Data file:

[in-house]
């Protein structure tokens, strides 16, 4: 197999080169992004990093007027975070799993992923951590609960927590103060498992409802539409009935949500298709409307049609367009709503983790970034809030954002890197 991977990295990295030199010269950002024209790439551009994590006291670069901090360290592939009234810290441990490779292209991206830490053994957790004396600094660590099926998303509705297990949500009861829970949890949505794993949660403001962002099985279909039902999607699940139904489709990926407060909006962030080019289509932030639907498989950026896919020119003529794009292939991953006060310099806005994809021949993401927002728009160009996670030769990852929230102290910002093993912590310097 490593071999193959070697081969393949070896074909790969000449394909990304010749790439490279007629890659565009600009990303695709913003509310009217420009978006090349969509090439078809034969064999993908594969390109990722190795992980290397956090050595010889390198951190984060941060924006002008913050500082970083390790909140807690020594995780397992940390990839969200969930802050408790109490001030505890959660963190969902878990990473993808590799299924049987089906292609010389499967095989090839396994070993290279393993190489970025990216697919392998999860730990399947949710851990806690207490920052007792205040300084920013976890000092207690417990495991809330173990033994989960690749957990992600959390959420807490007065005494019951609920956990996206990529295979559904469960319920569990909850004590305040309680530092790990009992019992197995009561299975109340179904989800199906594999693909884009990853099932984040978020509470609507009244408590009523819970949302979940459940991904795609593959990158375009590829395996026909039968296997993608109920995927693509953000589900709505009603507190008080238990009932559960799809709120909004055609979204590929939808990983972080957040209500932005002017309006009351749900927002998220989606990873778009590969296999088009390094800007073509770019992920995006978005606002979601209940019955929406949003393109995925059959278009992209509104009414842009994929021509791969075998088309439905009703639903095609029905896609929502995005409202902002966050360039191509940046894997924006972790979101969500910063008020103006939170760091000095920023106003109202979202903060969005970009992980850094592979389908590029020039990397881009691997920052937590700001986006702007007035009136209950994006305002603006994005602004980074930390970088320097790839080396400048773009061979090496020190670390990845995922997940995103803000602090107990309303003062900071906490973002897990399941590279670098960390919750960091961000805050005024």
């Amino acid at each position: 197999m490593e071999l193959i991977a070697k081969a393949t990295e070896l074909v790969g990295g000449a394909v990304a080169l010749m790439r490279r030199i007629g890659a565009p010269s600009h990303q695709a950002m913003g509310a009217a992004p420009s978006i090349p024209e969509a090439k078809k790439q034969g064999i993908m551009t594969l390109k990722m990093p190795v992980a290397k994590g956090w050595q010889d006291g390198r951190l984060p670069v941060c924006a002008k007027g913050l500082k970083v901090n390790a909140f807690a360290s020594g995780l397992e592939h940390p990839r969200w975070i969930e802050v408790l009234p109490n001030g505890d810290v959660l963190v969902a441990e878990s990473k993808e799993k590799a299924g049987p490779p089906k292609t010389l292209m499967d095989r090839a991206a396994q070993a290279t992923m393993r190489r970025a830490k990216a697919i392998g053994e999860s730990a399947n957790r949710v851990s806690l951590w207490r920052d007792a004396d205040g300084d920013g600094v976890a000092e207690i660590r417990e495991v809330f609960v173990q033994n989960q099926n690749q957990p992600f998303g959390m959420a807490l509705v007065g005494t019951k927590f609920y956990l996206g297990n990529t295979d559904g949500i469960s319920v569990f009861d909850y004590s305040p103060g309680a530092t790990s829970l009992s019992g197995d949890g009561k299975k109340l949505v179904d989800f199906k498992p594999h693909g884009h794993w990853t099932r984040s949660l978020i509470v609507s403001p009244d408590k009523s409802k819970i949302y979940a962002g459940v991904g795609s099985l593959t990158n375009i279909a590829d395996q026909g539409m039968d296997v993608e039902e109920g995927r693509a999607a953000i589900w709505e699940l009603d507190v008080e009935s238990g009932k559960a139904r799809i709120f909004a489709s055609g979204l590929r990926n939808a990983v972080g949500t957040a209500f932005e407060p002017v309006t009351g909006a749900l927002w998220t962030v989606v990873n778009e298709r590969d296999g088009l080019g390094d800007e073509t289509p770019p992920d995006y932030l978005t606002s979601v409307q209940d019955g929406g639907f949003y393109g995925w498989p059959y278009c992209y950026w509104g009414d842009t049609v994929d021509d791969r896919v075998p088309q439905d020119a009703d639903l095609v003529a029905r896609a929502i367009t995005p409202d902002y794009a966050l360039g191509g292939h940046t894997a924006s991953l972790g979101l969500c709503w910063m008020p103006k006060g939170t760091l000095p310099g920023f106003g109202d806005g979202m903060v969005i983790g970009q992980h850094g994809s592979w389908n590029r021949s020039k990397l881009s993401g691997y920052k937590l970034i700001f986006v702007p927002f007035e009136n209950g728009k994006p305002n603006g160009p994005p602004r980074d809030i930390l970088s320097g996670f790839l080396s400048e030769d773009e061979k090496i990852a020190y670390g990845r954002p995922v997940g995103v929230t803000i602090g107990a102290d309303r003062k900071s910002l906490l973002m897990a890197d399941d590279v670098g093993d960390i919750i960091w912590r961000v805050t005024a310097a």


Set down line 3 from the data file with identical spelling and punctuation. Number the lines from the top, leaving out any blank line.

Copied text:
């Amino acid at each position: 197999m490593e071999l193959i991977a070697k081969a393949t990295e070896l074909v790969g990295g000449a394909v990304a080169l010749m790439r490279r030199i007629g890659a565009p010269s600009h990303q695709a950002m913003g509310a009217a992004p420009s978006i090349p024209e969509a090439k078809k790439q034969g064999i993908m551009t594969l390109k990722m990093p190795v992980a290397k994590g956090w050595q010889d006291g390198r951190l984060p670069v941060c924006a002008k007027g913050l500082k970083v901090n390790a909140f807690a360290s020594g995780l397992e592939h940390p990839r969200w975070i969930e802050v408790l009234p109490n001030g505890d810290v959660l963190v969902a441990e878990s990473k993808e799993k590799a299924g049987p490779p089906k292609t010389l292209m499967d095989r090839a991206a396994q070993a290279t992923m393993r190489r970025a830490k990216a697919i392998g053994e999860s730990a399947n957790r949710v851990s806690l951590w207490r920052d007792a004396d205040g300084d920013g600094v976890a000092e207690i660590r417990e495991v809330f609960v173990q033994n989960q099926n690749q957990p992600f998303g959390m959420a807490l509705v007065g005494t019951k927590f609920y956990l996206g297990n990529t295979d559904g949500i469960s319920v569990f009861d909850y004590s305040p103060g309680a530092t790990s829970l009992s019992g197995d949890g009561k299975k109340l949505v179904d989800f199906k498992p594999h693909g884009h794993w990853t099932r984040s949660l978020i509470v609507s403001p009244d408590k009523s409802k819970i949302y979940a962002g459940v991904g795609s099985l593959t990158n375009i279909a590829d395996q026909g539409m039968d296997v993608e039902e109920g995927r693509a999607a953000i589900w709505e699940l009603d507190v008080e009935s238990g009932k559960a139904r799809i709120f909004a489709s055609g979204l590929r990926n939808a990983v972080g949500t957040a209500f932005e407060p002017v309006t009351g909006a749900l927002w998220t962030v989606v990873n778009e298709r590969d296999g088009l080019g390094d800007e073509t289509p770019p992920d995006y932030l978005t606002s979601v409307q209940d019955g929406g639907f949003y393109g995925w498989p059959y278009c992209y950026w509104g009414d842009t049609v994929d021509d791969r896919v075998p088309q439905d020119a009703d639903l095609v003529a029905r896609a929502i367009t995005p409202d902002y794009a966050l360039g191509g292939h940046t894997a924006s991953l972790g979101l969500c709503w910063m008020p103006k006060g939170t760091l000095p310099g920023f106003g109202d806005g979202m903060v969005i983790g970009q992980h850094g994809s592979w389908n590029r021949s020039k990397l881009s993401g691997y920052k937590l970034i700001f986006v702007p927002f007035e009136n209950g728009k994006p305002n603006g160009p994005p602004r980074d809030i930390l970088s320097g996670f790839l080396s400048e030769d773009e061979k090496i990852a020190y670390g990845r954002p995922v997940g995103v929230t803000i602090g107990a102290d309303r003062k900071s910002l906490l973002m897990a890197d399941d590279v670098g093993d960390i919750i960091w912590r961000v805050t005024a310097a």